This Week in History. Valarie Kaur @ Watch Night Service 20161231. Grammar - Self-Assessment. Short films. English Worksheets. NIVÅANPASSAT PÅ ENGELSKA – Patricia Diaz. Englishcentral. Trump recorded having extremely lewd conversation about women in 2005. The full transcript of Michelle Obama's powerful New Hampshire speech. My goodness!
You guys are fired up! Well, let me just say hello everyone. I am so thrilled to be here with you all today in New Hampshire. This is like home to me, and this day – thank you for a beautiful fall day. You just ordered this day up for me, didn’t you? Let me start by thanking your fabulous governor, your next US senator, Maggie Hassan. And, of course, thanks to all of you for taking the time to be here today.
Onestopenglish: Number one for English language teachers. Mission US in the Classroom: "Flight to Freedom" (full classroom video) Språklänkportalen - Startsidan. Brandon Crook. Design. Behind the News.
Weekdays: 02/06/2017 watch BTN Investigates Have you seen or heard something in the news you'd like explained?
Add Question Welcome Book Gallery Over 12,000 kids have sent in their message to refugees.View Kind Classrooms We challenged schools across the country to show a little kindness to their local community.View the gallery River Kids Ngarrindjeri boy, Tyrone, introduces us to some of the people who live on the Murray.Watch Shelly the Turtle 11-year-old Ross releases rare Flatback turtle he helped rescue.Watch Saving The Earless Dragon A class in Canberra is using art to help save an endangered species.Watch Protecting Rivers Two rivers in India have just been given the same rights as people!
Bringing back the planet Pluto A group of scientists is trying to get Pluto reinstated as a planet.Watch Afghan Refugee Story Kbora Ali is the first Afghan refugee to join the Australian Defence Force.Watch Unfairy Tales Animations designed to show the world what it's like to be a young refugee.Watch. Activities for correcting writing in the language classroom. How can teachers encourage learners to correct their own writing?
Second-time winner of TeachingEnglish blog award, Cristina Cabal, offers a few tried and tested error-correction activities. Does every single writing error need to be corrected? In the learning of a second language, this is a question that stirs up great controversy. While it is true that most spelling errors will disappear as learner proficiency increases, there are some persistent errors – mainly grammatical – which remain despite repeated efforts to correct them. In the following collection of error-correction activities for writing, the main aim is to get students to identify and correct writing errors taken from their own essays. The activities are fun and highly motivating, and because they are fast-paced, I would suggest going through the errors with the whole class a second time at the end to reinforce learning.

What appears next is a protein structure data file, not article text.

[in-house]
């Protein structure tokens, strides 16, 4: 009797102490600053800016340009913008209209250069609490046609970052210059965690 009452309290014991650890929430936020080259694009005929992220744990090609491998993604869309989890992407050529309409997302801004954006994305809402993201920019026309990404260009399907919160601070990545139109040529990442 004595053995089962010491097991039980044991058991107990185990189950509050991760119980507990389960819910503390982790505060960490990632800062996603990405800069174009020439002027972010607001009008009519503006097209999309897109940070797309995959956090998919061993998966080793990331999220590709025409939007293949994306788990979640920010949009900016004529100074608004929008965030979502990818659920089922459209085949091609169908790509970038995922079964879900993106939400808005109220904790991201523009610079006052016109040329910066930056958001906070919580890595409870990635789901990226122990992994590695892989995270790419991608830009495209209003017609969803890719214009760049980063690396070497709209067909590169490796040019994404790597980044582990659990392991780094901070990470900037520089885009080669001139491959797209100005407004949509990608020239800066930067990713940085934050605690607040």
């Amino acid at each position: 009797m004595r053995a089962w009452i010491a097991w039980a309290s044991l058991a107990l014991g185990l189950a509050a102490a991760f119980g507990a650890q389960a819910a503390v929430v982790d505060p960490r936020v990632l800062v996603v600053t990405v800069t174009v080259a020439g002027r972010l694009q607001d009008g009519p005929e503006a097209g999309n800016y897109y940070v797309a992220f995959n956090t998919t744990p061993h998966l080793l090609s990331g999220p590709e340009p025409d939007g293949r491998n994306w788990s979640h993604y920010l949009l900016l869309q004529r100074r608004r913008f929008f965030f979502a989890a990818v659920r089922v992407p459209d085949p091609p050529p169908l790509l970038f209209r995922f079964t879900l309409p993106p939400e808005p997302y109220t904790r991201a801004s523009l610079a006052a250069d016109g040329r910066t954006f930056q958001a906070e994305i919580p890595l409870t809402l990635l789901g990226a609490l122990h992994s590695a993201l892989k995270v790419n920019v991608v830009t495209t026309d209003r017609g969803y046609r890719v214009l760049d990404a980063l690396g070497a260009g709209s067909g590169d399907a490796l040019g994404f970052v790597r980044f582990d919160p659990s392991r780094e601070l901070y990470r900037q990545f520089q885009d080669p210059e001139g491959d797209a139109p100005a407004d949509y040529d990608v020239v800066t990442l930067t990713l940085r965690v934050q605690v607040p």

How language changes over time. Why is English so weirdly different from other langu... English speakers know that their language is odd. So do people saddled with learning it non-natively. The oddity that we all perceive most readily is its spelling, which is indeed a nightmare.
In countries where English isn’t spoken, there is no such thing as a ‘spelling bee’ competition. For a normal language, spelling at least pretends a basic correspondence to the way people pronounce the words. But English is not normal. Spelling is a matter of writing, of course, whereas language is fundamentally about speaking. There is no other language, for example, that is close enough to English that we can get about half of what people are saying without training and the rest with only modest effort.
We think it’s a nuisance that so many European languages assign gender to nouns for no reason, with French having female moons and male boats and such. Funny Poems - Top 10 Funny Poems from Tweetspeak, New York, USA. Short Dictations: Quotes.
History of literature. Pronunciation. Spelling. President Obama & Marilynne Robinson: A Conversation—II by Barack Obama and Marilynne Robinson. The following conversation between President Obama and Marilynne Robinson was conducted in Des Moines, Iowa, on September 14.
An audio recording of the conversation can be heard at itunes.com/nybooks. The first part appeared in the November 5 issue of The New York Review. —The Editors The President: Are you somebody who worries about people not reading novels anymore? And do you think that has an impact on the culture? And so I wonder when you’re sitting there writing longhand in some—your messy longhand somewhere—so I wonder whether you feel as if that same shared culture is as prevalent and as important in the lives of people as it was, say, when you were that little girl in Idaho, coming up, or whether you feel as if those voices have been overwhelmed by flashier ways to pass the time. Marilynne Robinson: I’m not really the person—because I’m almost always talking with people who love books.
The President: Right. The President: That’s interesting. Robinson: Exactly. The President: Yes.
Transitions. DIctionaries etc. Vocabulary. Grammar.